Markus preparing for his Ph.D. defense.

Today there is a new Ph.D. defense in ISB group: that of Markus Karlsson. Markus has been working with usage of magnetic resonance imaging techniques to characterize the liver, and the formal title of the Ph.D. thesis is: “Non-Invasive Characterization of Liver Disease – by multimodal quantitative magnetic resonance”. Various techniques have been tested, MRS-PDFF (to measure liver fat), T1 relaxation (to estimate fibrosis), R2* (to estimate iron in the liver), etc. In three of the papers (Paper 1,2 and 4), normal MRI analysis has been done in different patient cohorts, and in two of the papers (Paper 3 and 5), mathematical modelling has been done in collaboration with ISB group. More specifically:

Paper 1 established a relationship between R2* and MRS-PDFF, and saw that liver fat distorts the R2* signal with about one R2* unit per MRS-PDFF unit. This could be used to device a simpe correction method when using R2* to estimate liver iron levels.

Paper 2 looked at the relationship between T1 and liver fibrosis in a cohort of approximately 100 patients with various degrees of diffuse liver disease, ranging from no fibrosis to cirrhosis. In the literature, different degrees of connection between T1 and liver fibrosis have been reported, and this paper unfortunately supports the conclusion that there is low correlation.

Paper 3 was the main paper deviced by us:

Model-inferred mechanisms of liver function from magnetic resonance imaging data: Validation and variation across a clinically relevant cohort. Forsgren MF, Karlsson M, Dahlqvist Leinhard O, Dahlström N, Norén B, Romu T, Ignatova S, Ekstedt M, Kechagias S, Lundberg P, Cedersund G. PLoS Comput Biol. 2019 Jun 25;15(6):e1007157.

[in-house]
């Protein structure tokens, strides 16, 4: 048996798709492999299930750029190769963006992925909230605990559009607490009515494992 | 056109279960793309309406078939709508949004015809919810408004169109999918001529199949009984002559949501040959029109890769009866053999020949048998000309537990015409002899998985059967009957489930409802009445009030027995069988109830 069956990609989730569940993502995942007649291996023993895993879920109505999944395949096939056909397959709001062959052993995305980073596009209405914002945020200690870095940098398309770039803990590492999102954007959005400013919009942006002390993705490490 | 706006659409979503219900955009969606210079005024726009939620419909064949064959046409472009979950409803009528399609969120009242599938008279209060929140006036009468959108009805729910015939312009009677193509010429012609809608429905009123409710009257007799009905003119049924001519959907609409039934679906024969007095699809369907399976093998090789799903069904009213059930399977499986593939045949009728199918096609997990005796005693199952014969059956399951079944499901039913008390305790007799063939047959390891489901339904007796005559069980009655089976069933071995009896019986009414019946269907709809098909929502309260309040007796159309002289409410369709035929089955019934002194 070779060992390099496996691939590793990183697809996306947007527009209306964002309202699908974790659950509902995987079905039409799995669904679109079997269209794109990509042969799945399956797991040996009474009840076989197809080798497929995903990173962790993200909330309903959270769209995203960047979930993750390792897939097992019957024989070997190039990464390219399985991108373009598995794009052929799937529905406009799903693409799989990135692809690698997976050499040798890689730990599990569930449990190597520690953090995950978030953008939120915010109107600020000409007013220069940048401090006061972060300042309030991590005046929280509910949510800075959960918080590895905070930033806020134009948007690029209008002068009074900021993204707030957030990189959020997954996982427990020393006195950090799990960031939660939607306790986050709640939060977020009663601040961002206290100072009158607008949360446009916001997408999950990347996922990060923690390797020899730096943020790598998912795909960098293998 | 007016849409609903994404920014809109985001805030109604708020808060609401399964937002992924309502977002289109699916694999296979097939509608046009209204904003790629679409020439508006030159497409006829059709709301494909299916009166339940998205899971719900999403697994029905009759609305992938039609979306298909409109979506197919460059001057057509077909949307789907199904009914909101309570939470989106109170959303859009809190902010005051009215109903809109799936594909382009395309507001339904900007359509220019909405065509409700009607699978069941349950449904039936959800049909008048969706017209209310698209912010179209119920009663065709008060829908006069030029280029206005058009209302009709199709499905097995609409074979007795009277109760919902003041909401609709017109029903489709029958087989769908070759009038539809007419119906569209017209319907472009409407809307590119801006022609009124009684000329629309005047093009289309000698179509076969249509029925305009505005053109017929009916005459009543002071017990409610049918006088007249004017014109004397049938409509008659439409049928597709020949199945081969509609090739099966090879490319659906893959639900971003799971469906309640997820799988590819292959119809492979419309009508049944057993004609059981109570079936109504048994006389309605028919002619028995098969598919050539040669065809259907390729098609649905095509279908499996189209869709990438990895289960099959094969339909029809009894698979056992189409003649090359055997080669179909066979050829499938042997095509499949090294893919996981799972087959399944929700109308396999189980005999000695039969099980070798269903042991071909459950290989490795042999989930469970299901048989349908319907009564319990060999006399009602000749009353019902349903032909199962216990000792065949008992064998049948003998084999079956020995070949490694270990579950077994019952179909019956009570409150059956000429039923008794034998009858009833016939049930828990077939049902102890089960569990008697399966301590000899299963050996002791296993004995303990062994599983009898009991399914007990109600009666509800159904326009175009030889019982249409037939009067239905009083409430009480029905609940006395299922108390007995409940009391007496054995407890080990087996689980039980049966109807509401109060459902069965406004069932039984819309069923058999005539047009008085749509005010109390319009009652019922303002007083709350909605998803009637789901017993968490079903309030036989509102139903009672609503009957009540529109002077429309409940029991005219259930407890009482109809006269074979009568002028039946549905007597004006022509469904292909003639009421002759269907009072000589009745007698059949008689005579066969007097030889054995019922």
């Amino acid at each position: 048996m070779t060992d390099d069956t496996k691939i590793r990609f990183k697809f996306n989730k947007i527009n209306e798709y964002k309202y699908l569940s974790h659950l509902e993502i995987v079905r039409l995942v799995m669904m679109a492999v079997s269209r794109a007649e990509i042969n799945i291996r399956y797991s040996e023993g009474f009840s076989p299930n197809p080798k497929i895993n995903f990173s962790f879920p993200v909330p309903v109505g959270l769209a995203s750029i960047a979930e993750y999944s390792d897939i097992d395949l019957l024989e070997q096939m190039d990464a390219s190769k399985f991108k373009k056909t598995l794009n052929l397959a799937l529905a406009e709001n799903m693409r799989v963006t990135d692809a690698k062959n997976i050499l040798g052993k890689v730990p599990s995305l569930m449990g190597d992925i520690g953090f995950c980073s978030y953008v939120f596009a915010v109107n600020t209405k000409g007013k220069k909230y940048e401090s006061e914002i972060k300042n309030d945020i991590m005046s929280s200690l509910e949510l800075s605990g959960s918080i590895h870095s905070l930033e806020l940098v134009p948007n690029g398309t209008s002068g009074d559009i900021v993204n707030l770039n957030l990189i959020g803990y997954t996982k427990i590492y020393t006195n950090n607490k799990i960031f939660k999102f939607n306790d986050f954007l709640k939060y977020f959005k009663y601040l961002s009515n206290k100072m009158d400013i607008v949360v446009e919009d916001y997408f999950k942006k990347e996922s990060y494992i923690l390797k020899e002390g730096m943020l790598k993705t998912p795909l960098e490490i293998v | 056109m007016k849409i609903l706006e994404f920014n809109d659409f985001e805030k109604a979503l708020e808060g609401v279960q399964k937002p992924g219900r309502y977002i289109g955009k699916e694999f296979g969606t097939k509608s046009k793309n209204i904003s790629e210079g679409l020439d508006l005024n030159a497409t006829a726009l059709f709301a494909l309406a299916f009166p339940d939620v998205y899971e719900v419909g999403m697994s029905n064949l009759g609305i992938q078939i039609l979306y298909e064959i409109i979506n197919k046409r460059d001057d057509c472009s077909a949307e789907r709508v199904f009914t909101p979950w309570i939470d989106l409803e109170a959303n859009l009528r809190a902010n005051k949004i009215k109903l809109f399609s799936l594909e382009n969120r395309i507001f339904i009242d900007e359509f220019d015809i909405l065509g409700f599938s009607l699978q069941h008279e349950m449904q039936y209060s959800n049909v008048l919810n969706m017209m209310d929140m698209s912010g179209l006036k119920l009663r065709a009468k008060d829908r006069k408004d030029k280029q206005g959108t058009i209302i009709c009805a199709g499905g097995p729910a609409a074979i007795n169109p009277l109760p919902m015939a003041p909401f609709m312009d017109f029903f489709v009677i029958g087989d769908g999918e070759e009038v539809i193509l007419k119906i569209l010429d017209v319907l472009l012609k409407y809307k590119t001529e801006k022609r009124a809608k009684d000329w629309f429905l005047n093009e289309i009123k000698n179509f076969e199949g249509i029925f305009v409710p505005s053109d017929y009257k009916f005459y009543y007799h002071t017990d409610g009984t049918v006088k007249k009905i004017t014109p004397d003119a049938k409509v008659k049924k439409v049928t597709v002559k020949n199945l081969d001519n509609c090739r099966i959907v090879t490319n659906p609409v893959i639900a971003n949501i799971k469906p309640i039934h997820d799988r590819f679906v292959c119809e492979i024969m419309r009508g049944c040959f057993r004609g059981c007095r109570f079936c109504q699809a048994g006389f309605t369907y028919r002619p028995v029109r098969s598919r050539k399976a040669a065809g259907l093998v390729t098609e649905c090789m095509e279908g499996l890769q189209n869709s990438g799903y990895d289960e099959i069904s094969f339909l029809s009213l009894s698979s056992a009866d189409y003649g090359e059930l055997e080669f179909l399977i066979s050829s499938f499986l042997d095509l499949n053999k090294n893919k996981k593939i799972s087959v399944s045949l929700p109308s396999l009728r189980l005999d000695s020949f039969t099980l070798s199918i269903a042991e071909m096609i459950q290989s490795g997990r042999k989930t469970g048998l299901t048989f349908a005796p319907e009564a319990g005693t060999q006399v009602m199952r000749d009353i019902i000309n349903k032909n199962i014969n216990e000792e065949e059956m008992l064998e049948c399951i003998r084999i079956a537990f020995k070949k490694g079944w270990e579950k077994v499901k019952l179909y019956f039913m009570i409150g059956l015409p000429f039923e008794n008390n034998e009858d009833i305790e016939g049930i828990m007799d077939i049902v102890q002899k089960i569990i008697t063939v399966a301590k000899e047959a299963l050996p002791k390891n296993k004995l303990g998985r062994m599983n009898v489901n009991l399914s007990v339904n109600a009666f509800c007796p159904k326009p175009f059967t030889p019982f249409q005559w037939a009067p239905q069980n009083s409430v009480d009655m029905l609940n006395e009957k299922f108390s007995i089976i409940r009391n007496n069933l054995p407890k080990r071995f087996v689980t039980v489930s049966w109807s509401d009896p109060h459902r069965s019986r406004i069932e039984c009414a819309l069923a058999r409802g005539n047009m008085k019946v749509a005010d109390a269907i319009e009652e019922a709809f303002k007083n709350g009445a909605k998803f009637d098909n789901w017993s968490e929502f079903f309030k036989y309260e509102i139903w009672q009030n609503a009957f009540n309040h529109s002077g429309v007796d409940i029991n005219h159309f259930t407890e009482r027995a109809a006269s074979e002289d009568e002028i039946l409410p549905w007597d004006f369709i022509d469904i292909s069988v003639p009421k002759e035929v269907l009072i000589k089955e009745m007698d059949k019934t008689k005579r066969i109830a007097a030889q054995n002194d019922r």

In this paper, the data consists of DCI-MRI data, i.e. dynamic MRI images which have been enhanced by the contrast agent gadoxetate, which has been injected into the arm at the beginning of the time-series. By combining this data with a previously developed compartment transport model, we could estimate reliable uptake rates into the liver for all patient groups. Furthermore, in this paper we also showed that these estimated uptake rates, only accesible using the model, serve as new useful biomarkers for estimating liver function and fibrosis. In this paper, we also demonstrated how nonlinear mixed-effects modelling could be used to simplify the currently used protocol, to save money and time in the clinic.

Paper 4 looked at the relationship between magnetic resonance cholangiopancreatography (MRCP) and liver function estimated using DCI-MRI.

Paper 5 again looks at modelling of DCI-MRI data, to characterize the transport rates in and out of hepatocytes. In this paper, we compare uptake rates in humans and rats, and in rats with different exposures to a drug which impacts liver function. This allows us to establish a translational framework, that can predict the likely effect of a drug in humans, based on these available data and new data for the effect of the drug in rats. This is useful for drug development, when one wants to estimate the likely effect of a drug in humans based on available pre-clinical and clinical evidence.

Opponent for the defense is Steven Sourbron, who has worked with similar uptake and perfusion modelling in many of the central organs for many years, and who is one of the leading authorities in the field. In the examination committee sits Sven Månsson (Malmö), Lennart Blomqvist (Stockholm) and Zoltan Szabo (Linköping), who have complementary radiological and clinical competence.